Archie followed more slowly, glancing over his shoulder but he saw no
immediate danger. Together they made it under the arch of the bridge; to
Archie's relief, a projecting shelf of stone gave them something to stand
upon, though they would have to be doubly careful in the dark. One misplaced
step could send them into the river.

Backs pressed against the quay side of the arch, they waited, their eyes
gradually becoming accustomed to the dark. If they tried hard enough, they
could almost make out each other's features. Archie could see the whites of
Rory's eyes, the tight line of the mouth. No doubt his own face showed a
similar tension. How much trouble were Rory's pursuers prepared to go to, to
find him? If they were thieves, surely they'd give up the game once they
lost sight of their quarry. If not . . . his sudden shiver had nothing to do
with his close proximity to the Liffey.

Five minutes became nearly ten, and they were beginning to relax when they
heard the voices just above them. From Rory's suddenly rigid posture beside
him, Archie knew he had recognized the speakers.

The men's accents and the rushing of the waters made individual words
difficult to decipher, but the overall meaning was clear enough. Seconds
later, two sets of footsteps pounded overhead, crossing to the other side of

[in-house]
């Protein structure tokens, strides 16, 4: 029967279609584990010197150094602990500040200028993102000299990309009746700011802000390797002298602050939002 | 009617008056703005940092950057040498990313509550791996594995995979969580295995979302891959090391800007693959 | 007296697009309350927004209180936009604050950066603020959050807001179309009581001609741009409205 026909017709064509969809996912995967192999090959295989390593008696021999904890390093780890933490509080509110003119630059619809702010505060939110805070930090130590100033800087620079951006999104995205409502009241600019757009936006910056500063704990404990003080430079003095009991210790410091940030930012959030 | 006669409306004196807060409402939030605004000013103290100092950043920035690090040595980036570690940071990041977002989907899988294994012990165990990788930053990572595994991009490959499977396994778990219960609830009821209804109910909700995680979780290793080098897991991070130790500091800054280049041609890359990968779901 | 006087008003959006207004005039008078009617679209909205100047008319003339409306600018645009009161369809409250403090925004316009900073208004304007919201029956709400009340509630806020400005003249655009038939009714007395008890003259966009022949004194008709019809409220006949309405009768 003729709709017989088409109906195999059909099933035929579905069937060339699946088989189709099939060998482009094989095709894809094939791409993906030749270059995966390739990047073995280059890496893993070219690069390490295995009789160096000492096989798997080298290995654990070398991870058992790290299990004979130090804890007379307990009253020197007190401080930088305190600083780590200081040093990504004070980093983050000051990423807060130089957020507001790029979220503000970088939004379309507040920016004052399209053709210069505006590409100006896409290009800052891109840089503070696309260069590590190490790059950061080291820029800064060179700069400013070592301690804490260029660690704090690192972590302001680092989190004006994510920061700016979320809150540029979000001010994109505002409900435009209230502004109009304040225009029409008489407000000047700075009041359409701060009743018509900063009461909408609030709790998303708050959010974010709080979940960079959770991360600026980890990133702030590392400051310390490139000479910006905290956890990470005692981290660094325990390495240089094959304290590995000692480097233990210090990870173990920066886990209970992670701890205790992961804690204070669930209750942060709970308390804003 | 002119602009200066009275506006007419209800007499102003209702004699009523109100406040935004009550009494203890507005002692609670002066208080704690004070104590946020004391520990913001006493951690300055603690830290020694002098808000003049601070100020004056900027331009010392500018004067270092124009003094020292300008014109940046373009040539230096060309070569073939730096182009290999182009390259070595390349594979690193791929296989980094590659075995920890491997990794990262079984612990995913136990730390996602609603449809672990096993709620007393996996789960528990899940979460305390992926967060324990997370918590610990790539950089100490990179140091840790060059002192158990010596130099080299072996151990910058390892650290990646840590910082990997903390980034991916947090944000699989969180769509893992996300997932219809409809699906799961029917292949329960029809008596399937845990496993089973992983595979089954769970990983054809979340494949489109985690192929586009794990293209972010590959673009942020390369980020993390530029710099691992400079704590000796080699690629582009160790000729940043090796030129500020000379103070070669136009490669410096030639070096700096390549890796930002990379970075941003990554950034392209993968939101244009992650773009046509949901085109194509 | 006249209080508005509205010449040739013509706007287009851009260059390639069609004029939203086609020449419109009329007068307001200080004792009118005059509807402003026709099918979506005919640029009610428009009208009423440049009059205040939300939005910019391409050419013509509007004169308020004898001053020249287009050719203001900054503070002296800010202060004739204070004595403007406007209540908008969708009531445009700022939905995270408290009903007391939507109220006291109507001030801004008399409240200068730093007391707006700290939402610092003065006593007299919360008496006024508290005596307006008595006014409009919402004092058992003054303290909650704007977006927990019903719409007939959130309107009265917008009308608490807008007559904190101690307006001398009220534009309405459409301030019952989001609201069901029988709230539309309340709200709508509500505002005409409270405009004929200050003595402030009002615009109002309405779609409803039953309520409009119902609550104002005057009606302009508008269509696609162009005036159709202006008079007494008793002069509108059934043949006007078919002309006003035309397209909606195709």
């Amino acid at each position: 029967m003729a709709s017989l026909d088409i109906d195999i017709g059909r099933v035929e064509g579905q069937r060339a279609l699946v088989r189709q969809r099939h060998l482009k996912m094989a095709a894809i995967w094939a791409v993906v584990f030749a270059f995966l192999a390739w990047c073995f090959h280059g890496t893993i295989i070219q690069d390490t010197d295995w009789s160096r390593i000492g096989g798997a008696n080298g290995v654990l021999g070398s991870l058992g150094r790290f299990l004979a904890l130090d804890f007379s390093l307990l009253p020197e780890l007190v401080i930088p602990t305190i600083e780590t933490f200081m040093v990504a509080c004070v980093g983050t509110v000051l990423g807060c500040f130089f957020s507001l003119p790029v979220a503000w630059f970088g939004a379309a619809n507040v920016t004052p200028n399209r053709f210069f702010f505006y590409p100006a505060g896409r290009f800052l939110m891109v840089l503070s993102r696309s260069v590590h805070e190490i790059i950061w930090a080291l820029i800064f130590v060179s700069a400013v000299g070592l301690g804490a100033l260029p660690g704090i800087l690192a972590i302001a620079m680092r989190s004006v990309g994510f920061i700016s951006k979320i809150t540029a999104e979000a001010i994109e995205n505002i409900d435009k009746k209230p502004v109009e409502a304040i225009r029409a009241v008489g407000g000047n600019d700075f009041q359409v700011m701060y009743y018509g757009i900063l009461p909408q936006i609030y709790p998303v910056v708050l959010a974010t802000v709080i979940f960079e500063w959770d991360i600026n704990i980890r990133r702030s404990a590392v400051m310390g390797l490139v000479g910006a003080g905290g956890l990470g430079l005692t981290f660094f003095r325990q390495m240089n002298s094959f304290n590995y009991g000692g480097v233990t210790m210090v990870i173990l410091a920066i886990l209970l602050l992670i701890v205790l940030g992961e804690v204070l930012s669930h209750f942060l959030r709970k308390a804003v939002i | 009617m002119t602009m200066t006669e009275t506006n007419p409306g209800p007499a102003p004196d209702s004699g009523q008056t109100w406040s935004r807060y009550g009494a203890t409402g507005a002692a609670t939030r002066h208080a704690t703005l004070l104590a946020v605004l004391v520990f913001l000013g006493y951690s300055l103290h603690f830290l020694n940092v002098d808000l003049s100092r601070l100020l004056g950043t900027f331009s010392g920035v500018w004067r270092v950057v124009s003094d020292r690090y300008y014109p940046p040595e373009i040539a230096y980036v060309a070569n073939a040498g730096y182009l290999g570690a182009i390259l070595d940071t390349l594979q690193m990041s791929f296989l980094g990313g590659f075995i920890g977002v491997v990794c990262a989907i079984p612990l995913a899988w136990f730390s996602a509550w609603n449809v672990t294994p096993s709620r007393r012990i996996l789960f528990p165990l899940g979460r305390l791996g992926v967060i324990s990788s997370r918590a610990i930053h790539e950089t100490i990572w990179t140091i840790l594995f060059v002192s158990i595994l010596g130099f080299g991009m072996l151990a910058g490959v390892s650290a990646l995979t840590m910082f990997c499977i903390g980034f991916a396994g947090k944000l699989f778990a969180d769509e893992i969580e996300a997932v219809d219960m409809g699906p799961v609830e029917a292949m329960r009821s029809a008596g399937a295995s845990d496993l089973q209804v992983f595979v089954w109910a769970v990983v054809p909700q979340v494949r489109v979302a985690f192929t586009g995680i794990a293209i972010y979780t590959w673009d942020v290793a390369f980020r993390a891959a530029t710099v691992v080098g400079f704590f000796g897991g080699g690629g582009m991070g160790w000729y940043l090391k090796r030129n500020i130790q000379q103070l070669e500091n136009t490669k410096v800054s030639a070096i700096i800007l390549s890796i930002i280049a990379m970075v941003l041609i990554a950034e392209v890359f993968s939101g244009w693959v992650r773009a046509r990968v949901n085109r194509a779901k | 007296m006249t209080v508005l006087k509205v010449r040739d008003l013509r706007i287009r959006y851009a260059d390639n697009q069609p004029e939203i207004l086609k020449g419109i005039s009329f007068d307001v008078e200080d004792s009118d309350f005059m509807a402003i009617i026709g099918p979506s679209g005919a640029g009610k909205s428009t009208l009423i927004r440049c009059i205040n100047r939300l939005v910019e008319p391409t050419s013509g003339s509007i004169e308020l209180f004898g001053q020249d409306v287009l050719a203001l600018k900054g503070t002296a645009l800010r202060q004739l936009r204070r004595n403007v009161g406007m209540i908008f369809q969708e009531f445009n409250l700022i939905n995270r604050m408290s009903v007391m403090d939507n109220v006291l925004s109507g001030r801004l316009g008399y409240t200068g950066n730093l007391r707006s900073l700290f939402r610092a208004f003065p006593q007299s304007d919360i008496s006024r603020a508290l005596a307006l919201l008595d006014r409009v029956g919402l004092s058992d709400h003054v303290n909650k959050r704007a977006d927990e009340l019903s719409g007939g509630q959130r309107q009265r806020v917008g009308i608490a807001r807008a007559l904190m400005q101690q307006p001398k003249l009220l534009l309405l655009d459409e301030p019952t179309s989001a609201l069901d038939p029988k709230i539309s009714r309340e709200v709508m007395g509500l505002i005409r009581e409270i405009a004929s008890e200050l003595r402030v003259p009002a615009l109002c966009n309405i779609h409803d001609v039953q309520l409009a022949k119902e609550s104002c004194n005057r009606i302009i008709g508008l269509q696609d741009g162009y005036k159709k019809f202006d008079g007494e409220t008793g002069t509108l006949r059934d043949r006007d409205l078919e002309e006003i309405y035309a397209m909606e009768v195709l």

the river. Splitting up - that was a small mercy.

*Very* small, as it happened. The next sound was of two more men clambering
down the embankment, less easily than Rory and Archie, but with equal
determination. Grimly, Archie drew his knife from its sheath, sensed Rory
doing the same. If only they would begin their search in the opposite
direction, there might still be some way to escape without -

The footsteps were coming closer. Archie braced his back and shoulders more
firmly against the bridge support, and peered towards the embankment. At
this moment, he could see their prospective adversaries without their seeing
*him.* His age, or a little older. The one in the lead was taller, more
heavily built than his companion--no surprise, perhaps, that he'd found the
climb difficult - but both were larger than him or Rory. But for now he and the